Becoming a dad can be a shock. No one prepares you for the changes- all around.
Just like becoming a new mama (but in a wholly different way), bringing a baby into the world takes you on a wild ride through the portal of life. To see your baby born is a miracle and most men discover an incredible new respect for their partner. To actually witness what the body is capable of and the strength a woman demonstrates will humble the toughest man.
But growing and birthing a baby puts the body through a certain amount of trauma or disturbance, and then there’s the breastfeeding and sleep deprivation. Your partner needs time to heal and rest her amazing birthing body.
Your job at this time is really important. Although it can seem as if everything is about the baby, you are the pillar of strength your lady is depending on. Support your partner and be present.
Its also so important for you to bond with your baby so make sure you make time to take the baby for walks, get to know your baby and give your partner a break so she can have some time to herself, even if it is just to have a shower!
Becoming a parent often brings up undealt with emotions for people, so be prepared for that to happen for both of you. Parenting is the single most demanding role that you will ever experience. It requires a level of selflessness that for many hasn’t been required before. It can also bring to the surface familial patterns that you don’t want to continue with your new family. It can be a challenging time that unfolds but it is an amazing opportunity to let go of patterns or family dramas that don’t serve us. The emotional shift that takes place for some men around being responsible for another life can be confronting also and it can help to have realistic expectations and a good support network around you.
When preparing for the birth fathers can take on the responsibility of setting up the pool and birthing space. This practical role in assisting toward the birth is something a lot of dads get immense satisfaction from as they are supporting their partners on a useful level that is greatly needed.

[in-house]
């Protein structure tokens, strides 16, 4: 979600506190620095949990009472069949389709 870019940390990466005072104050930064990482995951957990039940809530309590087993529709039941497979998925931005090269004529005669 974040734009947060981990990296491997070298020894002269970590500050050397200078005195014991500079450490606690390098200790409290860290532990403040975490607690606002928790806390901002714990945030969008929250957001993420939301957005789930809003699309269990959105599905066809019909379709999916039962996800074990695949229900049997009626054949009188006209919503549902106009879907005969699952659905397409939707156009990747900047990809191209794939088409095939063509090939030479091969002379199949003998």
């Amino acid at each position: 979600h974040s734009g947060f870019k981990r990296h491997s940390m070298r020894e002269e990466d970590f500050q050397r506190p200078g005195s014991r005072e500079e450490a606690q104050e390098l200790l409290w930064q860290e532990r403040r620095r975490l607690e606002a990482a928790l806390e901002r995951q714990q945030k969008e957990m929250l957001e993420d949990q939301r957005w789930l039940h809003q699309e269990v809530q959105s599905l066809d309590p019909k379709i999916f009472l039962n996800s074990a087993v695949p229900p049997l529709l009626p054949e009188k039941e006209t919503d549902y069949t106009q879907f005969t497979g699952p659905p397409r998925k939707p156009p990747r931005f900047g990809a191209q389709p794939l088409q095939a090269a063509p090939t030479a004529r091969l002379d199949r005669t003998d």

Do whatever you can to get you all through the first month or two while you adapt as a family and your partner physically heals. Keep her well fed, as she is most likely breastfeeding and giving most of her nutrients to the baby, she can easily get depleted, especially if she is still bleeding. Plenty of water in arms reach is important too as hydration is key when healing and making breast milk for the baby. Basic needs such as water, the bathroom and sleep are not always met when you are attending to a new baby 24/7.
Be agreeable and go with the flow. Being supportive while your partner’s body and hormones adjust to post pregnancy and motherhood is one of the best gifts you can give. Post-natal depression is all too common for many new mums. She may say things she doesn’t mean or even understand in retrospect. Try and understand hormonal swings and sleep deprivation can be a dangerous cocktail.
Be patient and communicate, ask what you can do and find ways to bond with your baby. Work as a team, you both need mental health time so work out a schedule or at least a general plan of giving each other a break to go and do something for yourselves or if possible together.
Remember there is no rule book, we are all just winging it – You Got This!
Share your thoughts and ideas directly in the comments below, we would love to hear from some other Dads about their experiences.